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Immunohistochemical (IHC) Ki67 has described it as a prognostic and predictive marker for breast cancer. The St. Gallen Consensus Meeting determined that Ki67-labeling index is chiefly important for distinguishing between Luminal A and Luminal B (HER2 negative) subtypes and is a predictive marker for chemotherapeutic efficacy. However, the high and low cutoff points remain controversial. Our objective is to compare survival in patients with low, intermediate and high Ki67 levels.


We retrospectively identified all the patients in the Tokai University breast cancer database for whom IHC Ki67 data were available between 1 January 2000, and 31 December 2010. Ki67 was defined as low if <10% Ki67 was detected, as Intermediate if 10–20% Ki67 was detected, and as high if >20% Ki67 was detected. To assess Ki67 levels and survival outcomes, survival curves were calculated using the Kaplan–Meier method and compared using the log-rank test.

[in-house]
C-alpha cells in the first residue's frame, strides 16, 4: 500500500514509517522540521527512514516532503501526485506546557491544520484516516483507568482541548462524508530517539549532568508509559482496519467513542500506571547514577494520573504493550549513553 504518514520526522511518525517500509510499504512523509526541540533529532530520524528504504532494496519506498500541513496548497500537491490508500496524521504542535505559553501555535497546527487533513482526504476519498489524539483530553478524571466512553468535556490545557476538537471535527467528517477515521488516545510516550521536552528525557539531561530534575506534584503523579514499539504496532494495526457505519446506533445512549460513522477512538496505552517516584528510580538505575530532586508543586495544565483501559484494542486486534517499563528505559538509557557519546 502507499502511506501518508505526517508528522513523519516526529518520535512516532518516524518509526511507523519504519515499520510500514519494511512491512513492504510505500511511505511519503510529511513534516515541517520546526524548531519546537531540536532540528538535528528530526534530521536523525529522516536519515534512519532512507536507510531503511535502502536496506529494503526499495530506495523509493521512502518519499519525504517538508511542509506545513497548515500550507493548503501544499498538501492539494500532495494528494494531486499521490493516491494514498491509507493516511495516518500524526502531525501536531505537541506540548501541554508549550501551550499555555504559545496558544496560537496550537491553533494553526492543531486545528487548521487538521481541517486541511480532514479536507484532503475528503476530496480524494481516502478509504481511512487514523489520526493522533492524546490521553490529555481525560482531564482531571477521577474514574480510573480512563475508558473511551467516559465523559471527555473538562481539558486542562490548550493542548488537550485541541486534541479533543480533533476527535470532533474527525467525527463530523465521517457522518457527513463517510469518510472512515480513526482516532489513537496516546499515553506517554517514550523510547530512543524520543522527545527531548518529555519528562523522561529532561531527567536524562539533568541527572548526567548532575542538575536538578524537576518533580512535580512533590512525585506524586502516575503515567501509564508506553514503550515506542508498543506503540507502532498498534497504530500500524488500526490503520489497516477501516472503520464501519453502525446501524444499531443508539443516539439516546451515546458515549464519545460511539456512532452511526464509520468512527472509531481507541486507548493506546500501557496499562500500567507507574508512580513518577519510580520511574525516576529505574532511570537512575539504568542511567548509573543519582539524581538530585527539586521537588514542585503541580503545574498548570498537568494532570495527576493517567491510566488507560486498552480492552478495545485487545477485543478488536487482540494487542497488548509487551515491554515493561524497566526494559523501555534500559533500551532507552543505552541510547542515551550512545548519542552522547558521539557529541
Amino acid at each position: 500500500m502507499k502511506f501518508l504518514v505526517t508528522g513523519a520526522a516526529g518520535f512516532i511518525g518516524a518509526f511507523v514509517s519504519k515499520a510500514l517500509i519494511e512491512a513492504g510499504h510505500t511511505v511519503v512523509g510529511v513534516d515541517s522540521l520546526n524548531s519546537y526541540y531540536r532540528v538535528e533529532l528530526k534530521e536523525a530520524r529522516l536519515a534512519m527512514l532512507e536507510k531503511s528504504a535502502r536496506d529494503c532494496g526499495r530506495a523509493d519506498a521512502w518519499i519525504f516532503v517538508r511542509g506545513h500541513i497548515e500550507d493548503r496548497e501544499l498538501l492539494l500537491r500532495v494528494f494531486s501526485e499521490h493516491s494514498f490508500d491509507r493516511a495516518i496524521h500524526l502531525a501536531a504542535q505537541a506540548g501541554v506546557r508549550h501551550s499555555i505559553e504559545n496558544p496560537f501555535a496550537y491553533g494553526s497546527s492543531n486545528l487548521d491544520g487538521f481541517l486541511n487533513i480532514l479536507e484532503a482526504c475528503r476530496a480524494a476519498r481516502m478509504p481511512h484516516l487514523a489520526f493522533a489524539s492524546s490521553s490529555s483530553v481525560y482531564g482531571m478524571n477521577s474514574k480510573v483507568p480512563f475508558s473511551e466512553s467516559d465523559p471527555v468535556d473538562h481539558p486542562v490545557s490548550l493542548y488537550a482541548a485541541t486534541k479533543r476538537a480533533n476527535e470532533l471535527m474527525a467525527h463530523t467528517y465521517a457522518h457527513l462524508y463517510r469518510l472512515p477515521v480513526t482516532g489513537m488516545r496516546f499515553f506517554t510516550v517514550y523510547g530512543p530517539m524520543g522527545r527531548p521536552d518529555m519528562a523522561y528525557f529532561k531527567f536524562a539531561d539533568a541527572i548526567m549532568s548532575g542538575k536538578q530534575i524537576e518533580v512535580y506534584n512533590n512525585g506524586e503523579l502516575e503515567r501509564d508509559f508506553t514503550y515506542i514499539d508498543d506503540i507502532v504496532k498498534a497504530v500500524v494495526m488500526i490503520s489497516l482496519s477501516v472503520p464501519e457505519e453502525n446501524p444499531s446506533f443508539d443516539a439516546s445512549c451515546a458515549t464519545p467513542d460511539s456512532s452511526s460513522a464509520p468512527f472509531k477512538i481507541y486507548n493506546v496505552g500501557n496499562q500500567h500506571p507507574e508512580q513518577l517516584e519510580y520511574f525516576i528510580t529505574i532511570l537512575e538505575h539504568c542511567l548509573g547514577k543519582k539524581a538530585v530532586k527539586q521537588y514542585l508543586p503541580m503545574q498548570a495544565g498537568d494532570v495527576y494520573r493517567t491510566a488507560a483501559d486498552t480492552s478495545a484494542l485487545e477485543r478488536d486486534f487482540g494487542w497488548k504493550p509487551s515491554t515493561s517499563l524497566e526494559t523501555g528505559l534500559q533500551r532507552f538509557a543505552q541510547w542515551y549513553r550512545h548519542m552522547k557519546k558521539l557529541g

We identified 1331 primary breast cancer patients without metastasis; of whom, 686 received neoadjuvant or adjuvant chemotherapy. Patients with high Ki67 had poorer relapse-free survival (RFS) than patients with intermediate (P = 0.009) and low Ki67 (P < 0.001). Patients with intermediate Ki67 had poorer RFS than patients with low Ki67 (P < 0.001). In ER-positive cases (n = 1059), patients with high and intermediate Ki67 had poorer RFS than patients with low Ki67 (P < 0.001 and P = 0.002, respectively). In HER2-positive and ER-negative cases (n = 103), patients with high Ki67 had poorer RFS than patients with low Ki67 (P = 0.002). In triple-negative cases (n = 164), patients with high Ki67 tended to have poorer RFS than patients with low Ki67 (P = 0.064).


Our data demonstrated that low, intermediate and high Ki67 levels may be used to differentiate prognosis in ER-positive cancer patients as well as HER2-positive and triple-negative cancer patients.

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